We have been periodically posting updates on the progress of the landmark Voggenthaler v Maryland Square, LLC vapor intrusion case from Las Vegas, Nevada. In the most recent ruling, the court granted the motion for summary judgment filed by the Nevada Department of Environmental Protection (NDEP) seeking cost recovery under CERCLA. 2012 U.S. Dist. LEXIS 69395 (D.Nev. 5/17/12) .
By way of review, the shopping center has been owned by five different entities since 1968. Herman Kishner, doing business as Maryland Square Shopping Center, owned the shopping center in 1968. Title was transferred to the Herman Kishner Trust in 1969. The shopping center was later conveyed to Maryland Square Shopping Center Limited Liability Company, as the successort to the Herman Kishner Trust . In 2002, the Clark County School District purchased the Shopping Center and then sold the site to Maryland Square LLC in 2005. Meanwhile, an Al Philips the Cleaners dry cleaning facility operated at the shopping Center from 1968 to 2000. The Shapiro Bros. Investment Co. (“SBIC”) operated the dry cleaner from 1968 to August 1984 and DCI USI operated the dry cleaning facility from 1984 to until approximately 2000.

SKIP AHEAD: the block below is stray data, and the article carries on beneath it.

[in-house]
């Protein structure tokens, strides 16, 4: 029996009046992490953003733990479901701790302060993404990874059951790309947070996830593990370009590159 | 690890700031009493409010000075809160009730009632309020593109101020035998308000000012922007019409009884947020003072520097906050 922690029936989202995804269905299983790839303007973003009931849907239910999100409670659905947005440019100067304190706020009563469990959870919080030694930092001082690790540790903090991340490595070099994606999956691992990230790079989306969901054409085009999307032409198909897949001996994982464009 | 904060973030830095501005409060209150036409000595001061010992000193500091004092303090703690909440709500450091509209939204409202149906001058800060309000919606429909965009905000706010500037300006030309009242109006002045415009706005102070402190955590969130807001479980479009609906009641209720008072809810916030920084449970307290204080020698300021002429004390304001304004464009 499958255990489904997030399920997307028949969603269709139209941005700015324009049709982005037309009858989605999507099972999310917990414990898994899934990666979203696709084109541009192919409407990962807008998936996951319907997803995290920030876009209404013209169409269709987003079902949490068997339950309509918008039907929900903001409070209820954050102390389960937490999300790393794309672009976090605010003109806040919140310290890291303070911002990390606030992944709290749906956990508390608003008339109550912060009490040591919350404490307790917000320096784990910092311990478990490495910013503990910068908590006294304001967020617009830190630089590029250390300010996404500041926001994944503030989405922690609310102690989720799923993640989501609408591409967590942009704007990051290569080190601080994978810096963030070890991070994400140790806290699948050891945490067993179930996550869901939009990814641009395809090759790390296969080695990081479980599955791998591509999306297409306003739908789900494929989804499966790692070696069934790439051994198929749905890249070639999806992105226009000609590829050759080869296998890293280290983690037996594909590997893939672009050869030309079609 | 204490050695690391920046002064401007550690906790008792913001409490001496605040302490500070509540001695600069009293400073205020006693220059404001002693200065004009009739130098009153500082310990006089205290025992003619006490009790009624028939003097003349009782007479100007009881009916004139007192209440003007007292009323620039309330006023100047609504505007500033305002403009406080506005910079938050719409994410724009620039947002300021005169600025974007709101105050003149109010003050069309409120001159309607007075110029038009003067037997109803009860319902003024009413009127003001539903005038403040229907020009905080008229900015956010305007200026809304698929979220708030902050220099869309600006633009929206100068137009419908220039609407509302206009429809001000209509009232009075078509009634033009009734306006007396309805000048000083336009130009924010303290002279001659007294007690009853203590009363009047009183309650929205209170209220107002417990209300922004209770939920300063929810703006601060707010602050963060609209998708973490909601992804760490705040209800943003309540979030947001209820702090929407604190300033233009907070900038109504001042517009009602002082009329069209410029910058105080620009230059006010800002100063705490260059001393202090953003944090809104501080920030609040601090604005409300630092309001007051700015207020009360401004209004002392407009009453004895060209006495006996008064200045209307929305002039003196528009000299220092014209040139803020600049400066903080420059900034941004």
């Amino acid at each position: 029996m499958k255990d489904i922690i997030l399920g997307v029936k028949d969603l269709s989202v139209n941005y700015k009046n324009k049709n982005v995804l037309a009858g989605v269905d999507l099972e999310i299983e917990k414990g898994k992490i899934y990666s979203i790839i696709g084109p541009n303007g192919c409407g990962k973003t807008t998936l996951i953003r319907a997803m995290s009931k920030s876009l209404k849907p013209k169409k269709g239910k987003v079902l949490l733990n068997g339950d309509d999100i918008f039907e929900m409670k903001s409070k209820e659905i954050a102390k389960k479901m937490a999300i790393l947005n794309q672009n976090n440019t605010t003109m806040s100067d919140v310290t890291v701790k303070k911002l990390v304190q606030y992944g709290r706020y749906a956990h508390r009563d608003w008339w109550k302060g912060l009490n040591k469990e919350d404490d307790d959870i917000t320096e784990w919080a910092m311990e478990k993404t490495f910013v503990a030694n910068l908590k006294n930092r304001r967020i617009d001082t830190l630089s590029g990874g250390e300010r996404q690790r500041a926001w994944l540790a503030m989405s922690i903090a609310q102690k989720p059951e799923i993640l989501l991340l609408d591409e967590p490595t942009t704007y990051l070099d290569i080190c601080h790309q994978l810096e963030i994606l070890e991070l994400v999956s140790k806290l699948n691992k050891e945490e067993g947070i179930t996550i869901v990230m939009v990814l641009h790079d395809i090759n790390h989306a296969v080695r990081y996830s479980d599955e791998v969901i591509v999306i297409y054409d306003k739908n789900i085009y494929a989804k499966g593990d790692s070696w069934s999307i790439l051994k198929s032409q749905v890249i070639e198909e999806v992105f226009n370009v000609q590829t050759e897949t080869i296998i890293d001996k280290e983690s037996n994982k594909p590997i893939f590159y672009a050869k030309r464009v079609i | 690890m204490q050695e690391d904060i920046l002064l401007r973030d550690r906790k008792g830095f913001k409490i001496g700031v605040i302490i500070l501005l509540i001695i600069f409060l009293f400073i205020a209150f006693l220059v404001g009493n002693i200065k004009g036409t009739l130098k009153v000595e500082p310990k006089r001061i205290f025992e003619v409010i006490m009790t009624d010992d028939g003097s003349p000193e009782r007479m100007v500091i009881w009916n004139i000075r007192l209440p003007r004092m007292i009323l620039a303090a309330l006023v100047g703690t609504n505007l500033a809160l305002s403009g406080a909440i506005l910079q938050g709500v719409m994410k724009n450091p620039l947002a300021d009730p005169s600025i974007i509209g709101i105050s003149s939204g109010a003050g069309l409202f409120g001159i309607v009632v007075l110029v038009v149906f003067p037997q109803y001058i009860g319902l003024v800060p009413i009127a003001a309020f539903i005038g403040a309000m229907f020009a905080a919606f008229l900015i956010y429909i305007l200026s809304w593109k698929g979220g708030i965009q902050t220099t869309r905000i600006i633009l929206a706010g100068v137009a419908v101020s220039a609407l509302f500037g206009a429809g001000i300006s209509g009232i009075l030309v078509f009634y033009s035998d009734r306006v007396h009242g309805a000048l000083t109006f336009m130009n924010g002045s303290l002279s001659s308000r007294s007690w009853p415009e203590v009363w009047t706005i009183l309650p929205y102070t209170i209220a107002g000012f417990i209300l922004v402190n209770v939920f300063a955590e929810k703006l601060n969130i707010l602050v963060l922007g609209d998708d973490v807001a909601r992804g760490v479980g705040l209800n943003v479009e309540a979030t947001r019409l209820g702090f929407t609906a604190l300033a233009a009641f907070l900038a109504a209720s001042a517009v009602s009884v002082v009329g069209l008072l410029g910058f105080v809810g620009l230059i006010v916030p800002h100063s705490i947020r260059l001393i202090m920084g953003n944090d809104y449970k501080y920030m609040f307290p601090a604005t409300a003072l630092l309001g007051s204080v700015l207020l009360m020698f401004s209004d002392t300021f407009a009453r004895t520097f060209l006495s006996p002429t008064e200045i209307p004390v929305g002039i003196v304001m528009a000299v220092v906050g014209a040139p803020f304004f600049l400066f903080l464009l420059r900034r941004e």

PCE contamination was discovered in November 2000 during an environmental inspection done as part of a property transaction. An investigation in late 2002 determined that PCE had migrated off-site. Additional sampling in 2003 and 2004 revealed the plume had migrated beneath a major road and an adjacent shopping mall. In July 2005, groundwater sampling indicated that the PCE plume had extended further east towards a residential neighborhood. In 2006, groundwater wells were installed in the residential neighborhood and sampling confirmed the plume had reached the residential area.
Late in 2006, the NDEP directed DCI to collect soil gas from the residential area. Based on the soil gas data and a computer model, NDEP determined there was a potential for vapor intrusion from the shallow groundwater into the homes that exceeded 10-4 risk levels. NDEP subsequently advised both DCI and Maryland Square that it intended to install subslab depressurization systems in certain homes to address the vapor intrusion issue. From August 2007 through early 2008, NDEP notified residents, property owners, and local government officials of the PCE contamination and the possible long-term health effects. In 2008, NDEP notified Maryland Square that it had incurred over $160K to date and expected to spend additional funds that it would seek to recover.